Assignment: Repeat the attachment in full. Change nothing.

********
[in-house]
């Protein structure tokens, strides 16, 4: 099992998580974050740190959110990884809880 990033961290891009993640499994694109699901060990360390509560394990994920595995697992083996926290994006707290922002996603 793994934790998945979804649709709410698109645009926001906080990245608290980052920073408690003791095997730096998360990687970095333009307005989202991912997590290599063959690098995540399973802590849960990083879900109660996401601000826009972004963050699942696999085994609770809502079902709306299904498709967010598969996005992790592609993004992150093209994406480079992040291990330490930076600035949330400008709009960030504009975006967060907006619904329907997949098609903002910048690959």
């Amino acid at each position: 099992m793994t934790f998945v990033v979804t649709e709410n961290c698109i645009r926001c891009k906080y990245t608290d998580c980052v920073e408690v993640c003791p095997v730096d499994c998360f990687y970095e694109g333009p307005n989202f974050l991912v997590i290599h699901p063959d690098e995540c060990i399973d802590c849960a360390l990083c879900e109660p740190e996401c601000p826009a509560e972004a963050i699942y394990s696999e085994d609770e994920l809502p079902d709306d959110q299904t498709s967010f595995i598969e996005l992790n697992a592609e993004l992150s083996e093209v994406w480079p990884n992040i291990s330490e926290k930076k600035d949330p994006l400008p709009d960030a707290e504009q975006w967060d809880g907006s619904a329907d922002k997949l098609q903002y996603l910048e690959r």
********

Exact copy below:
[in-house]
């Protein structure tokens, strides 16, 4: 099992998580974050740190959110990884809880 990033961290891009993640499994694109699901060990360390509560394990994920595995697992083996926290994006707290922002996603 793994934790998945979804649709709410698109645009926001906080990245608290980052920073408690003791095997730096998360990687970095333009307005989202991912997590290599063959690098995540399973802590849960990083879900109660996401601000826009972004963050699942696999085994609770809502079902709306299904498709967010598969996005992790592609993004992150093209994406480079992040291990330490930076600035949330400008709009960030504009975006967060907006619904329907997949098609903002910048690959």
């Amino acid at each position: 099992m793994t934790f998945v990033v979804t649709e709410n961290c698109i645009r926001c891009k906080y990245t608290d998580c980052v920073e408690v993640c003791p095997v730096d499994c998360f990687y970095e694109g333009p307005n989202f974050l991912v997590i290599h699901p063959d690098e995540c060990i399973d802590c849960a360390l990083c879900e109660p740190e996401c601000p826009a509560e972004a963050i699942y394990s696999e085994d609770e994920l809502p079902d709306d959110q299904t498709s967010f595995i598969e996005l992790n697992a592609e993004l992150s083996e093209v994406w480079p990884n992040i291990s330490e926290k930076k600035d949330p994006l400008p709009d960030a707290e504009q975006w967060d809880g907006s619904a329907d922002k997949l098609q903002y996603l910048e690959r």